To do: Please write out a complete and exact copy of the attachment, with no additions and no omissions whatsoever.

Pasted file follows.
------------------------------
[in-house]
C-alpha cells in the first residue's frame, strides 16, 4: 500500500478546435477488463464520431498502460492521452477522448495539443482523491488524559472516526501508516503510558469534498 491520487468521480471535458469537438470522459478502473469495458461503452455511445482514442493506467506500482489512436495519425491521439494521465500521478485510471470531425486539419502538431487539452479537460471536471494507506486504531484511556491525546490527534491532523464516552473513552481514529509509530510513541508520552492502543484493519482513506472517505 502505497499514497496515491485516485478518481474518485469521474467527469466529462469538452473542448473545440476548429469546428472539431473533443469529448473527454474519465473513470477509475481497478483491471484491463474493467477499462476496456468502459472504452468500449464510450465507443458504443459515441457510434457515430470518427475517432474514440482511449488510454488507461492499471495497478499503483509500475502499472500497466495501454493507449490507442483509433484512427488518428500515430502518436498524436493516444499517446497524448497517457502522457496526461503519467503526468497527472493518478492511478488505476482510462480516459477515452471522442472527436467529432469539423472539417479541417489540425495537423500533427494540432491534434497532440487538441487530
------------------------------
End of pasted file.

[in-house]
C-alpha cells in the first residue's frame, strides 16, 4: 500500500478546435477488463464520431498502460492521452477522448495539443482523491488524559472516526501508516503510558469534498 491520487468521480471535458469537438470522459478502473469495458461503452455511445482514442493506467506500482489512436495519425491521439494521465500521478485510471470531425486539419502538431487539452479537460471536471494507506486504531484511556491525546490527534491532523464516552473513552481514529509509530510513541508520552492502543484493519482513506472517505 502505497499514497496515491485516485478518481474518485469521474467527469466529462469538452473542448473545440476548429469546428472539431473533443469529448473527454474519465473513470477509475481497478483491471484491463474493467477499462476496456468502459472504452468500449464510450465507443458504443459515441457510434457515430470518427475517432474514440482511449488510454488507461492499471495497478499503483509500475502499472500497466495501454493507449490507442483509433484512427488518428500515430502518436498524436493516444499517446497524448497517457502522457496526461503519467503526468497527472493518478492511478488505476482510462480516459477515452471522442472527436467529432469539423472539417479541417489540425495537423500533427494540432491534434497532440487538441487530